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Pictorial data on carotid intima-media thickness and presence of carotid plaques can improve prescription of lipid-lowering drugs.
Although ultrasonographic examinations can detect carotid plaque and increased carotid intima-media thickness (cIMT) and aid in estimation of the likelihood of cardiovascular disease (CVD), there is limited evidence from trials on the use of pictorial information.
A recent analysis of the Visualization of Asymptomatic Atherosclerotic Disease for Optimum Cardiovascular Prevention (VIPVIZA) assessed if the proportion of patients with asymptomatic atherosclerosis with a first prescription of lipid-lowering or antihypertensive drugs varied between intervention and control groups in 465 days post-carotid ultrasonography examination.
Study results from the trial showed the physician prescriptions of lipid-lowering, but not antihypertensive, drugs were higher in the following 465 days, if both patients and physicians were provided with pictorial information based on the results of ultrasonographic examination.
Investigators, led by Maria Sjölander, PhD, Department of Integrative Medical Biology, Umeå University, analyzed the VIPVIZA, a randomized clinical trial within the Västerbotten Intervention Program (VIP). The VIP was a CVD screening and prevention program that included 60 - 70% participation rates in Sweden.
Patients from the VIP were invited to enroll in the subsequent VIPVIZA if they met inclusion criteria from April 2013 - June 2016. Inclusion criteria included aged 40 years and first-degree relative with a history of CVD at an age less than 60 years, aged 50 years and ≥1 designated risk factor (smoking, diabetes, hypertension), or age 60 years.
Individuals who participated in VIPVIZA underwent a carotid ultrasonographic examination, but did not receive information on results during the same time period. Participants were assigned 1:1 to receive or not receive pictorial information from carotid ultrasonographic determination of vascular age.
The intervention consisted of information sent to both patient and physician within the following 2 weeks after examination, with pictorial information to indicate plaque or no plaque.
As well, a gauge indicated vascular age, based on the patient cIMT in comparison to cIMT of patients with similar demographics in the reference population. A follow-up call from a VIPZIA nurse assessed if patients understood the results properly.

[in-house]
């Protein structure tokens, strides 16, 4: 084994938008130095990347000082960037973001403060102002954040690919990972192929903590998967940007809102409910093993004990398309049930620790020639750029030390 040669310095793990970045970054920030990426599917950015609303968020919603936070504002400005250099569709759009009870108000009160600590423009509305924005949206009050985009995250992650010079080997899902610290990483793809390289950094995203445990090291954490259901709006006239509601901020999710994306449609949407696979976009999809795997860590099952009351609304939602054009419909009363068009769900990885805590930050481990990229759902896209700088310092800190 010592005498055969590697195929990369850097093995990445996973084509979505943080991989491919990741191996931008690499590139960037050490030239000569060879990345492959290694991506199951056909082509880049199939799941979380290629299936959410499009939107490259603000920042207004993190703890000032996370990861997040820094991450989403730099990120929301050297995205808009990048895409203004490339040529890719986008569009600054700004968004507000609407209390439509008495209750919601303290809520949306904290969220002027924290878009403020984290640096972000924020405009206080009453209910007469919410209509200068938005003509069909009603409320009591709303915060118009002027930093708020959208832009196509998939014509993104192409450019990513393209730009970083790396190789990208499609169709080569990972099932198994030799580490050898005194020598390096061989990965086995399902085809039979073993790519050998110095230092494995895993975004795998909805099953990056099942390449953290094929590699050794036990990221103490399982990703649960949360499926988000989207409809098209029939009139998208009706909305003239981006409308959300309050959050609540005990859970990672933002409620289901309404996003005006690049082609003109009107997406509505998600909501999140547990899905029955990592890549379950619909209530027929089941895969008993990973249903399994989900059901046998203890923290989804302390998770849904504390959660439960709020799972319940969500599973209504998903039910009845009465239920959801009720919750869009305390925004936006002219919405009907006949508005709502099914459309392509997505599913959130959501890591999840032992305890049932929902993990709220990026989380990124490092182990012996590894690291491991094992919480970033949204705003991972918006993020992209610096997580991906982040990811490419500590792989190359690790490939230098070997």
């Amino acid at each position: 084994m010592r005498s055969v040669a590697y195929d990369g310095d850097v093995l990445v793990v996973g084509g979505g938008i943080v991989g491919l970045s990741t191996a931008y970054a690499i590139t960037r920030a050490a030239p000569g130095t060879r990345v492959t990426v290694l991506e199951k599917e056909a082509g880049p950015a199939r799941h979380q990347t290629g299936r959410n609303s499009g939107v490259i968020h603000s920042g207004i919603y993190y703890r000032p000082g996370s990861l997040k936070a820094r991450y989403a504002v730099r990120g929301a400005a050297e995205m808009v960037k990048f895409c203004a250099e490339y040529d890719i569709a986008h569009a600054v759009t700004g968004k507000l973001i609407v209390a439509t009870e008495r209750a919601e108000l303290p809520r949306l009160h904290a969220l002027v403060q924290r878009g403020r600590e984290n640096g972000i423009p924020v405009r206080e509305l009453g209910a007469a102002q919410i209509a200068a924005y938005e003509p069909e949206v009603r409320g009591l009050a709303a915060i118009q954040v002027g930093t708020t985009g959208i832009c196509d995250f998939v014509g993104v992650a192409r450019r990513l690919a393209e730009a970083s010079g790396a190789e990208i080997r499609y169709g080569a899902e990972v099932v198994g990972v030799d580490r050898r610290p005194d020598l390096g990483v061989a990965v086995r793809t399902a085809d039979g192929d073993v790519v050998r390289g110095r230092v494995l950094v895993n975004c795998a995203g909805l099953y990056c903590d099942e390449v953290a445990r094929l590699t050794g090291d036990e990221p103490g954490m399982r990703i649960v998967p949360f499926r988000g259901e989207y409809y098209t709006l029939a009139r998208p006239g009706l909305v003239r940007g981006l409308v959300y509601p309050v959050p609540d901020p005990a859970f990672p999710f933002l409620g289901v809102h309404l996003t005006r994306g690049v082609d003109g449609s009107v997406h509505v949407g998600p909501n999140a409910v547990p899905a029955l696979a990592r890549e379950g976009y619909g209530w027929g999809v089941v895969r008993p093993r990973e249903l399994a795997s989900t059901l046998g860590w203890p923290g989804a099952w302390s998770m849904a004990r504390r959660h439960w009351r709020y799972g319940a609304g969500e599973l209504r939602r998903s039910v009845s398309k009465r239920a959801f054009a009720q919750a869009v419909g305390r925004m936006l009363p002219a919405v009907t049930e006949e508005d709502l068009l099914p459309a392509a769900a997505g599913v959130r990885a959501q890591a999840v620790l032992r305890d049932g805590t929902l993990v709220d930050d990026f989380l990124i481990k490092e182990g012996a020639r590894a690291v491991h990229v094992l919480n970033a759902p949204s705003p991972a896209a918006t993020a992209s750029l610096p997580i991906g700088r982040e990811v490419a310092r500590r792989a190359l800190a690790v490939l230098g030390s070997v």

Data analysis took place from December 2019 - April 2020.
A total of 4177 individuals aged 40, 50, or 60 years were invited to enroll, with 3532 participants then randomized and included in the analysis.
Of this number, 1870 (52.9%) were women, 2278 (64.5%) were aged 60 years, while 978 (27.7%) were 50 years and 276 (7.8%) were 40 years.
Data show a larger proportion of men had a blood pressure level ≥140/90 mm Hg (42.2% versus 28.2%; P <.001) and a prescription for an antihypertensive drug at baseline (39.2% versus 34.4%; P = .003).
Investigators observed the number of first prescriptions of lipid-lowering drugs were higher in the intervention group (118 of 639, 18.5%) compared to the control group (38 of 692, 5.5%) in men, all P <.001.
In addition, they observed the same was true in women in the intervention group (126 of 814; 15.5%) in comparison to the intervention group (38 of 817, 4.7%, all P <.001.
No significant differences was found in the proportion with prescription of antihypertensive drugs in the intervention versus control groups after ultransonography in both men (12.0% versus 10.6%, P = .47) and women (9.8% versus 10.4%, P = .73)..
Following stratification for plaque, the proportion of first prescription for lipid-lowering drug was higher in the intervention group compared with control in patients with plaque for men (29.5% versus 6.7%; P <.001) and women (27.9% versus 5.9%; P <.001).
No significant difference in prescriptions of antihypertensive drugs were found after stratification for plaque in both men and women.
“To our knowledge, this is the first randomized clinical trial on the effect of pictorial information from carotid ultrasonographic screening on the prescription of lipid-lowering and antihypertensive drugs in individuals with subclinical atherosclerosis,” investigators wrote.
The team concluded the prescription of lipid-lowering, but not anti-hypertensive drugs increased in both patient and physician received pictorial information about carotid plaque and vascular age following ultrasonography findings.
The study, “Prescription of Lipid-Lowering and Antihypertensive Drugs Following Pictorial Information About Subclinical Atherosclerosis A Secondary Outcome of a Randomized Clinical Trial,” was published online in JAMA Network Open.